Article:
Comparing traits of E. tennesseensis with other members of the genus that are widespread (McGregor 1968, McKeown 1999)
Methods of propagation

Current Management Summary
  Establishing new populations in protected areas of existing cedar glade habitat.
Attempts to purchase privately-owned land where the species is present.
There are 3 colonies on state-owned land, and are managed by the State Divisions of Forestry and Ecological Services. These populations are zoned as restricted areas where no timber management is supposed to occur. The involved state divisions have also indicated willingness to assist with any habitat maintenance or experimental manipulations.

Research Management Needs
  Research and management needs include analyzing the role light and water have on population dynamics, reproductive biology and ecology and the affects of intra- and inter-specific competition.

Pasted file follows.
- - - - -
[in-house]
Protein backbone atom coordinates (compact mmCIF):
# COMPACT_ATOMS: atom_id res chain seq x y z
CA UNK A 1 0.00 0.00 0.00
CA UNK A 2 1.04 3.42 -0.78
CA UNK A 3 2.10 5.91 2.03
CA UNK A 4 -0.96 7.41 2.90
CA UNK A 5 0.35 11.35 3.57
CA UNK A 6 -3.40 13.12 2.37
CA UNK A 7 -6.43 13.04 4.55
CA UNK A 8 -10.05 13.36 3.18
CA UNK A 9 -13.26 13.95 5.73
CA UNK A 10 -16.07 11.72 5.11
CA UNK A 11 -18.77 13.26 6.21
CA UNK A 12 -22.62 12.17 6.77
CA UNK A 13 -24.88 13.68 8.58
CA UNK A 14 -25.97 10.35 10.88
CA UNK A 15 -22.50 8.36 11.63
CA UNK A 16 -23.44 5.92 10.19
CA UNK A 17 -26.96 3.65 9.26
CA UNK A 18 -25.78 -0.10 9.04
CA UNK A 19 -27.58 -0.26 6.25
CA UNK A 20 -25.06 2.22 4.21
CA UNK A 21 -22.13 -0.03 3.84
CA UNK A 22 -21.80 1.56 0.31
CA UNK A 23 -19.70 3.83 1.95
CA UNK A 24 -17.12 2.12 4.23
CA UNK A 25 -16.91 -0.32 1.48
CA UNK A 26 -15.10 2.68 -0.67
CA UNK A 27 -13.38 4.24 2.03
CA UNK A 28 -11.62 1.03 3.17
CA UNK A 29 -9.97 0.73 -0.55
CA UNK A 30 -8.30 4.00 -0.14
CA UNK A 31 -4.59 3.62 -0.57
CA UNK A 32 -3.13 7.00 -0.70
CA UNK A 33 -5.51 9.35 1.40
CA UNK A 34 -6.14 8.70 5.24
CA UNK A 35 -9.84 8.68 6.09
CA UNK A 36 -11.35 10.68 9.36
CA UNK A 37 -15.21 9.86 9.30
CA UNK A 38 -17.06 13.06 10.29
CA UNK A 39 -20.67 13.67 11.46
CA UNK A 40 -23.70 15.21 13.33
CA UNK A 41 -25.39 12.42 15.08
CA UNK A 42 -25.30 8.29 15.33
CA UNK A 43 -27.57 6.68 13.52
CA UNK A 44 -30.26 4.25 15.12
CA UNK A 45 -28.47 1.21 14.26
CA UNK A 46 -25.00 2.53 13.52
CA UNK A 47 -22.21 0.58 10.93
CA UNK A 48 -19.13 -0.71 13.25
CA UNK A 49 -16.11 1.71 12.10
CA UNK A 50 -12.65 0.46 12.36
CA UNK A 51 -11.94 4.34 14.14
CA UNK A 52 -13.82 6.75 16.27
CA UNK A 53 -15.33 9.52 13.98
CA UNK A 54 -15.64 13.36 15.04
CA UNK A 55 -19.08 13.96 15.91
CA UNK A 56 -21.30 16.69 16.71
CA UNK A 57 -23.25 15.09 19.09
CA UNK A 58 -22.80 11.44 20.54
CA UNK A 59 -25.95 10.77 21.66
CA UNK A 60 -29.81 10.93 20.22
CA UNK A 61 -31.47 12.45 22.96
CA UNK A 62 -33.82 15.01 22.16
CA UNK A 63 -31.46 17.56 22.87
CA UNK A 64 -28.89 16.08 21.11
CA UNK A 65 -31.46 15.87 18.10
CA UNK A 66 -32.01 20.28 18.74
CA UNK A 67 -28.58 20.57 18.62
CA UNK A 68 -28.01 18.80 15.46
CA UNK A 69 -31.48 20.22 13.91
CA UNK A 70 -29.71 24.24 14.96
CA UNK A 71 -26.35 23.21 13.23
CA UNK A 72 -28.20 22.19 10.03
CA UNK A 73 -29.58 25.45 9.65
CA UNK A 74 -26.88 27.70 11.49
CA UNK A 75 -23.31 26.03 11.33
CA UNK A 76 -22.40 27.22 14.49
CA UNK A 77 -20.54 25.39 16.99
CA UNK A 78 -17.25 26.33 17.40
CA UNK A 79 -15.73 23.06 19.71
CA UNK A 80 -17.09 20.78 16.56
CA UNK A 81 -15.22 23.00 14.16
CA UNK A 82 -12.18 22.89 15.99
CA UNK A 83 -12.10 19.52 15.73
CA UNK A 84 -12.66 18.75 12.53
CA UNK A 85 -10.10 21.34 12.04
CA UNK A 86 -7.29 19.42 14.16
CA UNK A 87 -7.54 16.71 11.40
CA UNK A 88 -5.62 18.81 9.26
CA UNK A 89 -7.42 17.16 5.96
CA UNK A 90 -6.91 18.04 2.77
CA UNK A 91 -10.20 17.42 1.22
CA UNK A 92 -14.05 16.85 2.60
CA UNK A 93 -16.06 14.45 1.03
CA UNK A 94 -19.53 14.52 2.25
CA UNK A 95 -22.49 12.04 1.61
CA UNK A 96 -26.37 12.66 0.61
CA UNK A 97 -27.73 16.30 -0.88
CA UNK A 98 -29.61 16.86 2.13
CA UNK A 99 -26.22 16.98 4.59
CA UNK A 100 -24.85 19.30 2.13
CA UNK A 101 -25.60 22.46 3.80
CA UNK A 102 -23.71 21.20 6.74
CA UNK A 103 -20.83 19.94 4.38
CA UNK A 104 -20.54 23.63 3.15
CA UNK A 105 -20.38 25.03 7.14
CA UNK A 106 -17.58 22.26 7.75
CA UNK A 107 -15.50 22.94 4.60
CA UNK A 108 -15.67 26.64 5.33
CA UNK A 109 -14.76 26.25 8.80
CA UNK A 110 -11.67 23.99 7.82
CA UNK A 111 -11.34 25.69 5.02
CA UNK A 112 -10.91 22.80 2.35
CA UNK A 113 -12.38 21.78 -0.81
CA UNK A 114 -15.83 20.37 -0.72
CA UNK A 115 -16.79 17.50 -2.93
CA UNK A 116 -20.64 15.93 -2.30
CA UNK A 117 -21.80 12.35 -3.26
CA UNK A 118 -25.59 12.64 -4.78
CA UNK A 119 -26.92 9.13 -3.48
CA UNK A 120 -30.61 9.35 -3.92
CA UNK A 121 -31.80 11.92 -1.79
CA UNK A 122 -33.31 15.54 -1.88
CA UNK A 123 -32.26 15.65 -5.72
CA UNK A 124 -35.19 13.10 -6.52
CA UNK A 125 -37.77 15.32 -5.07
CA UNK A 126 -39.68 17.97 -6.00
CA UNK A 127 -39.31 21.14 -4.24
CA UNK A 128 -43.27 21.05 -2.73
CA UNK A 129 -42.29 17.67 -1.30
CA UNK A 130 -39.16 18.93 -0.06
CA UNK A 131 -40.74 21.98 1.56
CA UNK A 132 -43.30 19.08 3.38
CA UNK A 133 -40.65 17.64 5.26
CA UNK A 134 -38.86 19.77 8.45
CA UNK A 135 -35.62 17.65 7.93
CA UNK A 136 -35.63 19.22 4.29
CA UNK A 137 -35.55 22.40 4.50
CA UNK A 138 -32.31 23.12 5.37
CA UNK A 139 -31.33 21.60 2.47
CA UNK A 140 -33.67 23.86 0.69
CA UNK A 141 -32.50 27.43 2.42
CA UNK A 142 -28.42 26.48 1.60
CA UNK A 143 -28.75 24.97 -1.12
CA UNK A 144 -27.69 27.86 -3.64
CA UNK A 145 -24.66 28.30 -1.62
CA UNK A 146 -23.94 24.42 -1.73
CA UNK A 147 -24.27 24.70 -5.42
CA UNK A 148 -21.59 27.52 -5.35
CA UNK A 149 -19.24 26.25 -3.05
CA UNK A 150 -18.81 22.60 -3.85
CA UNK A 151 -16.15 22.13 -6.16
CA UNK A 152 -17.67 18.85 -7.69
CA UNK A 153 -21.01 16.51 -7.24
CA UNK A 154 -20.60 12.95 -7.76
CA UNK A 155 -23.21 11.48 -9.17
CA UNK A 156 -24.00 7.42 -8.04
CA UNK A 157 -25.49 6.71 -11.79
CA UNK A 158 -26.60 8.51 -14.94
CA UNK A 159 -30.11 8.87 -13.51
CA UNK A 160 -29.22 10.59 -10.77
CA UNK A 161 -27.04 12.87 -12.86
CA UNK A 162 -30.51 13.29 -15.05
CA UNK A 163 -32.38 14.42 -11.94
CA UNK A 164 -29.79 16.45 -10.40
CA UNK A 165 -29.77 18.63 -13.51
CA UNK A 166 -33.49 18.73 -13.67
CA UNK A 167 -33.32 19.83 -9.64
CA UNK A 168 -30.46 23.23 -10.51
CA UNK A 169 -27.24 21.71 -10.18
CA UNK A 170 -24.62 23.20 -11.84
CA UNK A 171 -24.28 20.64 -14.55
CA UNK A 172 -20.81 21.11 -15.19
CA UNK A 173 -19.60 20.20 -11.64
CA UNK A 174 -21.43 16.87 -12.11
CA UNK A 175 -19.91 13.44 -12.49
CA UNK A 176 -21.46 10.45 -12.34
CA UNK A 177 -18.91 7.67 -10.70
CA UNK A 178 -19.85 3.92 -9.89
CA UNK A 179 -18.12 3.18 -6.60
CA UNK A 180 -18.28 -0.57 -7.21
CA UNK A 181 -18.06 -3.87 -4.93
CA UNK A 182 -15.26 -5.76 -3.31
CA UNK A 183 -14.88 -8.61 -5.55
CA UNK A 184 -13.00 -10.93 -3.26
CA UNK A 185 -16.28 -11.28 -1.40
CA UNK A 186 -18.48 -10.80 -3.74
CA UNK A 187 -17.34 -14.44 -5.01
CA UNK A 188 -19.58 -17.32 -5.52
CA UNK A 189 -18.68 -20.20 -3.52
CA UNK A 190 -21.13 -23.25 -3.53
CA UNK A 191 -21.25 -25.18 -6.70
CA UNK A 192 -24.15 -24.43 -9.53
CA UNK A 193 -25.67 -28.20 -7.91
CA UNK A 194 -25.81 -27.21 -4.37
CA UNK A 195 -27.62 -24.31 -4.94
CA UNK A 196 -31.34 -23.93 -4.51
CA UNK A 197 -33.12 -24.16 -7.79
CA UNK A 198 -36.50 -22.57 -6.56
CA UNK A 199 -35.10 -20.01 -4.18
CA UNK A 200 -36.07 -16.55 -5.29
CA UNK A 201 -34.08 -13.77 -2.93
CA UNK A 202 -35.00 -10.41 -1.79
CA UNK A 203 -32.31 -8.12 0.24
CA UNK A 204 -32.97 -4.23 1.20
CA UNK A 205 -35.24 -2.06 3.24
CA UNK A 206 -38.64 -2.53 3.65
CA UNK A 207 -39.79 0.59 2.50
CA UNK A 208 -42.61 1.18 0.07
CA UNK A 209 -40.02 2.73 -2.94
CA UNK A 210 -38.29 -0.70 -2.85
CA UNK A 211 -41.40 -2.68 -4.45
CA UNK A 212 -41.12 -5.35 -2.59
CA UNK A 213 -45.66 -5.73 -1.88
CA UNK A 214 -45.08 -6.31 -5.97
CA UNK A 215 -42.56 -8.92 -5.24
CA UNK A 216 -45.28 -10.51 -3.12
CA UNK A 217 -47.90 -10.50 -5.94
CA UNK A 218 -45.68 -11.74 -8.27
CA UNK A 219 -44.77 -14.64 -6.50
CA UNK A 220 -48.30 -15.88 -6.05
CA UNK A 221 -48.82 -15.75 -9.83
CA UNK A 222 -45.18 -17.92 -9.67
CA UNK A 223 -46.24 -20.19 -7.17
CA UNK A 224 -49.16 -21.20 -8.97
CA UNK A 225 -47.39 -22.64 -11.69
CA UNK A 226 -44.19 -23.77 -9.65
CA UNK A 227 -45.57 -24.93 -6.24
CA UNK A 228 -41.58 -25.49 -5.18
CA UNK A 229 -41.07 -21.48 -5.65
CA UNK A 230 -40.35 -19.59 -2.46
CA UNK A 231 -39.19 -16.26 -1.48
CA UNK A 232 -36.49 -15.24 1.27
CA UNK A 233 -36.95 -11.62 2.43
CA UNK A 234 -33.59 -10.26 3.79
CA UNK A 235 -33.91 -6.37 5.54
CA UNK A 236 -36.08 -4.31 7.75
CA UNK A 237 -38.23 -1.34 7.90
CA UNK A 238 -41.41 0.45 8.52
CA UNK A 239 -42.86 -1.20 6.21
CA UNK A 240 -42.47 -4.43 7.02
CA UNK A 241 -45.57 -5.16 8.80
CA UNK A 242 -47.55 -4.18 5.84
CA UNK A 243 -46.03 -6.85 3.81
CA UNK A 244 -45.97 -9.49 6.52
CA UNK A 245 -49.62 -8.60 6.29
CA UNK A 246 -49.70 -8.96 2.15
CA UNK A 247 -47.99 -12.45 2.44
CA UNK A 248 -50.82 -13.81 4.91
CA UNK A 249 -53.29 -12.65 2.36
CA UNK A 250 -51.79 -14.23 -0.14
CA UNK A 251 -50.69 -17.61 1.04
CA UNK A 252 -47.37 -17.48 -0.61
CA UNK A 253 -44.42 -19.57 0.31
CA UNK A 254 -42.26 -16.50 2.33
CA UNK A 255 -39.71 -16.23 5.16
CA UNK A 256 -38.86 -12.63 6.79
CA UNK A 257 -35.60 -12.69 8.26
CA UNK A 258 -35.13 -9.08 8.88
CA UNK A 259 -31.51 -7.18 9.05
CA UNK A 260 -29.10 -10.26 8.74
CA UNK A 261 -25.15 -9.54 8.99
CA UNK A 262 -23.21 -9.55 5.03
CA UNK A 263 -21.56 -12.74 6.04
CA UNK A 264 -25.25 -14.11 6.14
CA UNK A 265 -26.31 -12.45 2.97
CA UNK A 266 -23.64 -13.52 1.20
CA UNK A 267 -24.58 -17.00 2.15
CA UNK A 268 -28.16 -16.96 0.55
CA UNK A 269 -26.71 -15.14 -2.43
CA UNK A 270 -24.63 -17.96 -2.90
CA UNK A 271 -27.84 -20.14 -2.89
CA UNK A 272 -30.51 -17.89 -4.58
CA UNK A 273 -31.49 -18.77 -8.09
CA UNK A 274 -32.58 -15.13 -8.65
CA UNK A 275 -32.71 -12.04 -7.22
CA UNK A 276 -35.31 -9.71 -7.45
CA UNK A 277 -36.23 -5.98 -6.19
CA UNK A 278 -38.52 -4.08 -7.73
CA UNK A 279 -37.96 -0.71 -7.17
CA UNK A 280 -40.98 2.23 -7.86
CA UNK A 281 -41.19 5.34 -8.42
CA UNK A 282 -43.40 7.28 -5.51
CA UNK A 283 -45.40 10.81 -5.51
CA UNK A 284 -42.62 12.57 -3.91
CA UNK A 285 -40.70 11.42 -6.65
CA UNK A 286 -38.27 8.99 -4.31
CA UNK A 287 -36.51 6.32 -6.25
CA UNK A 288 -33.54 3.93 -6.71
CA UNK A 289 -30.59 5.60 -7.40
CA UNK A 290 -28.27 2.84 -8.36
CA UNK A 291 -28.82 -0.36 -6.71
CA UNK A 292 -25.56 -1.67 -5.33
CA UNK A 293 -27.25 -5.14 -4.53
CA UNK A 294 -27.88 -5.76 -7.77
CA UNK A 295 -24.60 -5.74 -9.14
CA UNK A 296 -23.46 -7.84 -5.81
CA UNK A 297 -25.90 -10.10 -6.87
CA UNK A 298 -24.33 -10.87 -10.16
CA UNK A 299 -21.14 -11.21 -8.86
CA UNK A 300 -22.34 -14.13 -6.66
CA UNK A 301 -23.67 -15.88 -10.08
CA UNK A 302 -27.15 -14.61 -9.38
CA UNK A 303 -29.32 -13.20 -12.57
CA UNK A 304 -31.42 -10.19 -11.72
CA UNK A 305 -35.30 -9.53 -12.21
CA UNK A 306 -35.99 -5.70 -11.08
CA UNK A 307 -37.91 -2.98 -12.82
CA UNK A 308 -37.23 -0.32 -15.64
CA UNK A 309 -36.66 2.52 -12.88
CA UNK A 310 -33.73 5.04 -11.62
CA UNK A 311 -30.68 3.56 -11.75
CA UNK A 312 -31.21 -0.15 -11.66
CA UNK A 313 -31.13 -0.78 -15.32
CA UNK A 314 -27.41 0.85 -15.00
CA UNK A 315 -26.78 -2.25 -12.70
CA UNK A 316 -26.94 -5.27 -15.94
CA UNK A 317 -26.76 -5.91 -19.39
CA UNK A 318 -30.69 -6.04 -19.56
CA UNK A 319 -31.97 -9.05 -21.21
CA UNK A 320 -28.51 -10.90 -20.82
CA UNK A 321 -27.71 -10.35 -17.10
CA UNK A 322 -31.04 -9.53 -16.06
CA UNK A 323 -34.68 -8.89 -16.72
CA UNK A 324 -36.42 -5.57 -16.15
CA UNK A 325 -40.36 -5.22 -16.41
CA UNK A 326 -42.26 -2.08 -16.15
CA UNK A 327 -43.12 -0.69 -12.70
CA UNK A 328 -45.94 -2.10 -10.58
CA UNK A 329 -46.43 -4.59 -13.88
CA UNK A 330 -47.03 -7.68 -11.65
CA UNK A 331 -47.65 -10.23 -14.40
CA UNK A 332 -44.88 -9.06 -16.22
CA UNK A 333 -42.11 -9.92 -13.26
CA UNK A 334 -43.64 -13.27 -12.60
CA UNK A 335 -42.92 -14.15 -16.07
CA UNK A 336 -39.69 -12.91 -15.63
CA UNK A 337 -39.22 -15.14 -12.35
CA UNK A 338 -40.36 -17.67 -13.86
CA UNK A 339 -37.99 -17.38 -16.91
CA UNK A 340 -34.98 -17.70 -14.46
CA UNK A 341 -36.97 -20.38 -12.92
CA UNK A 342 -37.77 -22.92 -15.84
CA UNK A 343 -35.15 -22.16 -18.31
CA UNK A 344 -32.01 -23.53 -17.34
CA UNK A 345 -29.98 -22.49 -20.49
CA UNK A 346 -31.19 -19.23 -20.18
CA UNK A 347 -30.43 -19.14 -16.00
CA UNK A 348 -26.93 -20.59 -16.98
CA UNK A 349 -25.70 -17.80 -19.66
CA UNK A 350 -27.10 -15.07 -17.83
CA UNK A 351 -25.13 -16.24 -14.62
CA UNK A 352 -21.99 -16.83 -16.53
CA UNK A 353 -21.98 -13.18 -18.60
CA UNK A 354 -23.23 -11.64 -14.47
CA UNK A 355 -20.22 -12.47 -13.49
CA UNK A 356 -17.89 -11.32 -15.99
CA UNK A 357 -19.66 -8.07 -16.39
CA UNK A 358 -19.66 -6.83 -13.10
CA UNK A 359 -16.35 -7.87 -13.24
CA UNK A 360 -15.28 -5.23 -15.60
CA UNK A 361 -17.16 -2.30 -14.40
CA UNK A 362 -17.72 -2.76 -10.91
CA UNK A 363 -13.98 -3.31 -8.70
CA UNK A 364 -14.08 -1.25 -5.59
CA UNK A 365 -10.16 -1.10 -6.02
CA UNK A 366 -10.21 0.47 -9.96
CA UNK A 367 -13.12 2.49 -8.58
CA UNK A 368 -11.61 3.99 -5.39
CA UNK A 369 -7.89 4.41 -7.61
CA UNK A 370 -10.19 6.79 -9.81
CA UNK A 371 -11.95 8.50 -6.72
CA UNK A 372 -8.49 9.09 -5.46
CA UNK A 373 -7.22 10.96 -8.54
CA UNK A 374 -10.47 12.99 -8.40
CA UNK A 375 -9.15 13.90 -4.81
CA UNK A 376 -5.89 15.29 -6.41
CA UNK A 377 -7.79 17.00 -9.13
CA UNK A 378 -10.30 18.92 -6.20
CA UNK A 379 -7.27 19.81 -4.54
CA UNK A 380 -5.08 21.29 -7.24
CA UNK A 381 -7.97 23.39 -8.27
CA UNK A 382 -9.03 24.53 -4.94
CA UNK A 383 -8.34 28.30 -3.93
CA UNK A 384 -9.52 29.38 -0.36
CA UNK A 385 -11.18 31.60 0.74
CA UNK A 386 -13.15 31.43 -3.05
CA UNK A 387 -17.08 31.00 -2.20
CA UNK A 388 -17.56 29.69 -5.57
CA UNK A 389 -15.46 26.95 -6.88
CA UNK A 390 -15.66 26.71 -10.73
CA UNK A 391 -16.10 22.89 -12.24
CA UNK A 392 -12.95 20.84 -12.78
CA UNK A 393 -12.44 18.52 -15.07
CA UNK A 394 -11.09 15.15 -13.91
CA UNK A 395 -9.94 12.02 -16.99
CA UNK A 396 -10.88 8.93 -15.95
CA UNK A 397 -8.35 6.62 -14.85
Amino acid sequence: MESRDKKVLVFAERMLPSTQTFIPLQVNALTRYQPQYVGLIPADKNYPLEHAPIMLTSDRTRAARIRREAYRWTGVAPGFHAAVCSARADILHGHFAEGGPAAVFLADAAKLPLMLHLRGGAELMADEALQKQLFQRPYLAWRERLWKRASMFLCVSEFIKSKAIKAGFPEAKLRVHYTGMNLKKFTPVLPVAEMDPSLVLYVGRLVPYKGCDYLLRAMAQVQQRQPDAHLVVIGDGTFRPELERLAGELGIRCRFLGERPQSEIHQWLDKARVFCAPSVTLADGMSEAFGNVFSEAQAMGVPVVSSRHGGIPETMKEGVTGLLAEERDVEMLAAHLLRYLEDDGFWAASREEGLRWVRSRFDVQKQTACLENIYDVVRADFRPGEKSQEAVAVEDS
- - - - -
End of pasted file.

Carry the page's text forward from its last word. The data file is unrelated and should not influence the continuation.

Ex Situ Needs
  Seed harvesting and storage

References

Books (Single Authors)

Cronquist, A. 1980. Vascular flora of the southeastern United States. Chapel Hill, NC: The University of North Carolina Press. 261p.

Small, J.K. 1903. Flora of the Southeastern United States. New York: Published by the Author on a press of The New Era Printing Company, Lancaster, PA.

Small, J.K. 1933. Manual of the southeastern flora. New York, NY: Hafner Publishing Company. 1505p.

Books (Sections)

Kartesz, J.T. 1999. A synonymized checklist of the vascular flora of the U.S., Canada, and Greenland. In: Kartesz, J.T.; Meacham, C.A., editors. Synthesis of the North American Flora, Version 1.0. North Carolina Botanical Garden. Chapel Hill, NC.